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Tag Archives: Don Knotts

Hollywood’s Best Fearful Heroes

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A healthy dose of fear can be a good thing, even for a movie hero. It adds just a hint of reality to what is often a preposterous situation, such as fending off aliens. The problem is, not many actors and actresses are able to do it well. They either play bravery well or play fear well, but not both. Consider this a salute to those movie heroes who aren’t afraid to be afraid.


There is no one who conveys pluck in the face of fear better than Jodie Foster. In “Silence of the Lambs,” “Panic Room” and even “Contact,” Foster has moments when her face is paralyzed with fear. Yet her characters soldier on, moving forward as best they can.


Ford, for all his appeal, has a limited range as an actor. Something he does exceptionally well is show how a frightened man still has the nerve to do what needs to be done. Think of his endangered President in “Air Force One,” his beleaguered private eye of the future in “Blade Runner,” or his innocent man on the run in “The Fugitive.” He’s much more believable in those situations than when he’s attempting more subtle emotions.


Cooper makes The List for one great movie, “High Noon.” Here’s an old-school movie hero who takes on the role of a sheriff waiting for a gang of outlaws to come looking for him. His deputy and his fellow townspeople abandon him, but he chooses to stay and fight even though he’s scared out of his wits. It’s stunning to see an actor of so few words lose his cool. Amazing stuff.


On the other end of the heroic spectrum, we have the star of such gems as “The Reluctant Astronaut” and “The Shakiest Gun in the West.” Knotts was a genius at nervous fright, giving his characters just enough good humor and spunk to win audiences over despite his twitchy tendencies.


Sigourney Weaver is one of the greatest movie action heroes of all time. Her work as Ripley in the “Alien” films shows an incredible range of bravery, anger, bitterness, resourcefulness, ambiguity and white-knuckle fear. Take this moment from “Alien3,” for instance.


They all, to a degree, owe a debt to Jimmy Stewart, whose career is filled with roles requiring him to be scared. Scared of heights (“Vertigo”). Scared of personal ruin (“It’s A Wonderful Life”). Scared of being gunned down in the street (“The Man Who Shot Liberty Valance”). And he had a certain physical awkwardness, to boot. Yet we all trust his characters and believe they’ll do the right thing. That’s what made him a movie star.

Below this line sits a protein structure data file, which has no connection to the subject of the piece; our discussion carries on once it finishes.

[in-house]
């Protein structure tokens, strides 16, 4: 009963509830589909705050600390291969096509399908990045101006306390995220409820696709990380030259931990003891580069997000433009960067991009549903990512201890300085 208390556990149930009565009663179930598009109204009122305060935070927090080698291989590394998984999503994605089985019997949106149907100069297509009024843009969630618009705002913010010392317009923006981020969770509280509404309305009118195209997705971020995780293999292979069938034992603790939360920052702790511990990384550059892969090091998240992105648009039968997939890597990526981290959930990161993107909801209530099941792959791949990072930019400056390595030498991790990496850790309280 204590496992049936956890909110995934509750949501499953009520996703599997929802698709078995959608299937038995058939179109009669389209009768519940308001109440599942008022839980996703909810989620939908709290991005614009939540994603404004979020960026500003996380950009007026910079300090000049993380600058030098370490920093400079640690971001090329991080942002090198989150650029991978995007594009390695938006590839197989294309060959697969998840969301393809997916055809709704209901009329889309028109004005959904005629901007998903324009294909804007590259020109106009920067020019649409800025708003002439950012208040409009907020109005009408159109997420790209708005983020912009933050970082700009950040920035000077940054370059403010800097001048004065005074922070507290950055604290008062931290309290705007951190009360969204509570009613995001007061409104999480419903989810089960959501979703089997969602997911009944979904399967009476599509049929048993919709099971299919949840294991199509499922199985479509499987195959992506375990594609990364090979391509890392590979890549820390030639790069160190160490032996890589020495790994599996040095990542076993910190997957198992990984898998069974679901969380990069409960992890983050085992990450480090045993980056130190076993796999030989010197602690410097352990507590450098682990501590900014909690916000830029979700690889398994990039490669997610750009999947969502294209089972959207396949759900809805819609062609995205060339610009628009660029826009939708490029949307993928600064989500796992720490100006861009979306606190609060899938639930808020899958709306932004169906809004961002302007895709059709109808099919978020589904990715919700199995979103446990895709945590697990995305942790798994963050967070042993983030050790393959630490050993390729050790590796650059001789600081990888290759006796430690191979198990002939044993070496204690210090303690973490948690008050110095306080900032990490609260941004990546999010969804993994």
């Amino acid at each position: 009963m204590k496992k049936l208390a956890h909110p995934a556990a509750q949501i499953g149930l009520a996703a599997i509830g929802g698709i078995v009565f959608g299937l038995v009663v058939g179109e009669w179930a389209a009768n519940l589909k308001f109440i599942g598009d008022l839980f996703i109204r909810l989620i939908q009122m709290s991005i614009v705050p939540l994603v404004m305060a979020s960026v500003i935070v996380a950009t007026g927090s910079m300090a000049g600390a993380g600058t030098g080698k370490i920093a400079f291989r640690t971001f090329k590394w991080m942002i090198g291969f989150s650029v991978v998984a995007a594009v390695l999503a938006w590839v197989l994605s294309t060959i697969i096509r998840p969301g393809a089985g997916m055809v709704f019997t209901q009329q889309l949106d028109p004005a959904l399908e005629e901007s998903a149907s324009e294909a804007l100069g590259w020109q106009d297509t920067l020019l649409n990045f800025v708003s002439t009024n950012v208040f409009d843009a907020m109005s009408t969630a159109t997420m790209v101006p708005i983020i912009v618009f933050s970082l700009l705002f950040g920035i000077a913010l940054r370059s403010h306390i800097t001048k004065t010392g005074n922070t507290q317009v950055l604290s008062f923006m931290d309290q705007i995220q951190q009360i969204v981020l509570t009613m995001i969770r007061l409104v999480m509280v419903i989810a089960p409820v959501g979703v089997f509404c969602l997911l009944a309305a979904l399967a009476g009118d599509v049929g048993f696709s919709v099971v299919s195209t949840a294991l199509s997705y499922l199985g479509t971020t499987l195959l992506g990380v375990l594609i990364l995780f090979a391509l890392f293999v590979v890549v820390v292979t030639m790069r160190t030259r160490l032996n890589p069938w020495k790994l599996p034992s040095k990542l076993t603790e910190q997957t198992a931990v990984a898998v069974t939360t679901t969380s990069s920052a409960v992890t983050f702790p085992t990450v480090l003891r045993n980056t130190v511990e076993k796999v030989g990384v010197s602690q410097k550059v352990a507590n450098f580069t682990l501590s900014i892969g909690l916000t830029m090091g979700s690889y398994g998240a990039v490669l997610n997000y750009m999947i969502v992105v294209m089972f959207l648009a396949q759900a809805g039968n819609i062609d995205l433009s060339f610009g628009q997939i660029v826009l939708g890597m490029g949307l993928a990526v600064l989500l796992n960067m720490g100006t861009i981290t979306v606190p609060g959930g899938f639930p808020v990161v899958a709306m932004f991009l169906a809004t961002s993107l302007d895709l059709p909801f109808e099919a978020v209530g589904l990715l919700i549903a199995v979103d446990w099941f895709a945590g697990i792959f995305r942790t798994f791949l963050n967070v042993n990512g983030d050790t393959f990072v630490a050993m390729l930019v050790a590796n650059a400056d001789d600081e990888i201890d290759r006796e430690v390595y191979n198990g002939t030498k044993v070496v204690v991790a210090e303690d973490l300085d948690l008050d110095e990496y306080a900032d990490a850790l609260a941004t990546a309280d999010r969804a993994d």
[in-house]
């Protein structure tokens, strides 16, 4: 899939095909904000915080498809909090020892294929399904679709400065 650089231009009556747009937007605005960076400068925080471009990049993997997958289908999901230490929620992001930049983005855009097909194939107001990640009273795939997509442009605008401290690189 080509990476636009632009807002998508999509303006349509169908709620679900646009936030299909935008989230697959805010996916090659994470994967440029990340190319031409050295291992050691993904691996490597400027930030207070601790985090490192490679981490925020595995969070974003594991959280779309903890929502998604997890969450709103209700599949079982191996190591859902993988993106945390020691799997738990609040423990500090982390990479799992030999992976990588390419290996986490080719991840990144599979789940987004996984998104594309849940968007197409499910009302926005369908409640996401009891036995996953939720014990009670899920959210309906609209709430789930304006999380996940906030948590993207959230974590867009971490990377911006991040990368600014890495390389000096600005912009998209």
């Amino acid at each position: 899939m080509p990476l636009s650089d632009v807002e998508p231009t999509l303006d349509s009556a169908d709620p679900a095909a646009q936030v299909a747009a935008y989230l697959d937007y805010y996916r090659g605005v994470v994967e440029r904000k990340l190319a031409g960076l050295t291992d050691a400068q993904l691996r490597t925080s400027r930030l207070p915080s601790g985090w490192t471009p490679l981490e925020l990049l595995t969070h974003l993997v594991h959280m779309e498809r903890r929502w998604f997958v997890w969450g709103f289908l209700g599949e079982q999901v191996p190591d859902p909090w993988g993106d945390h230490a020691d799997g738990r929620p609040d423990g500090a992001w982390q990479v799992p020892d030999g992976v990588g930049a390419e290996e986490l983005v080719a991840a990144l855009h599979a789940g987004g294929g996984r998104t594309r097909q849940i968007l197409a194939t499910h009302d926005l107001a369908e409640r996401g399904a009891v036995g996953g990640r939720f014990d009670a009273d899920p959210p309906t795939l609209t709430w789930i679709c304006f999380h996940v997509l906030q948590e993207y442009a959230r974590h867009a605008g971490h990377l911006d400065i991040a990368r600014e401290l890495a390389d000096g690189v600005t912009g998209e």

So who did I leave out? Add your fearful heroes to The List!

The Masters of Meek

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You’ve got to admire the meek and mighty. It’s easy for a pretty boy or a musclebound nincompoop to carry a movie or TV show – especially if  there are explosions and sexy co-stars to help. But a successful shy guy needs something else, a certain undercurrent of humanity that carries the day. Here are some classic Masters of Meek.


Here we have an absolute titan of timidity. Mr. Fiedler’s diminuitive appearance and whisper of a voice made him indispensable in movies, sitcoms and cartoons for decades. He was Mr. Peterson in “The Bob Newhart Show,” Juror No. ??? in “12 Angry Men,” Attorney Daggett in John Wayne’s “True Grit,” and, best of all, the voice of Piglet in the Winnie the Pooh films.


Speaking of  Newhart, he took a stage stammer, great comic timing and a buttoned-down brilliance and melded them into one of the best comedy careers ever. Hi, Bob! (That’s for all the former “Newhart” college drinking game participants out there.)


Before he was a  neurotic movie directing legend, before he was a  neurotic tabloid topic, Allen was a neurotic nebbish. People have been copying his nervous gestures, facial expressions and speech patterns for a couple of generations now.


Would Bart Simpson’s antics seem anywhere near as dangerous if we didn’t have Millhouse around to react to them? I think not.


I suspect the public’s awareness of Wally is waning, and it’s too bad. He was terrific in his deadpan, mild-mannered delivery. Fans will remember him as “Mr. Peepers,” the voice of “Underdog,” and a regular part of “Hollywood Squares.”


Again with the glasses! But this time, the specs were essential to the character. Percy was the creation of that great TV comedy innovator, Ernie Kovacs.


He wasn’t a household name, but I’ll bet you recognize him, don’t you? He was the exasperated dad on “ALF” and the exasperated boss on “Buffalo Bill,” among other roles.


The great James Thurber thought up Mitty, a henpecked husband who daydreams his life away with fantasies of grandeur.


This guy occupies a special place in meekdom, because his characters are so quick-witted. His years as Niles Crane on “Frasier” neatly coincide with the first big wave of nerd superstars.


If you’ve seen “High Fidelity,” you know why he’s on this list. Mr. Louiso plays many other kinds of roles, as well. Still, he’s awesome as a timid, record store guy.


Grumpy, Dopey and Doc got all the attention, but you know you loved this dude, too.


Cryer is a rock of prissy consistency. He endured hideous 1980s fashions and hideous Charlie Sheen headlines with equal aplomb. Some might paint him as a 21st century Tony Randall, but I see him more as a modern…


His bug-eyes and nervous tics made him a superstar of shyness. Imagine – he took the secondary character of Barney Fife and made it one of the enduring bits of TV history. Then he went on to a highly successful movie career, starring in a series of comedy films, such as “The Incredible Mr. Limpet,” and “The Shakiest Gun in the West.” Meek and mighty, indeed.

So who did I forget?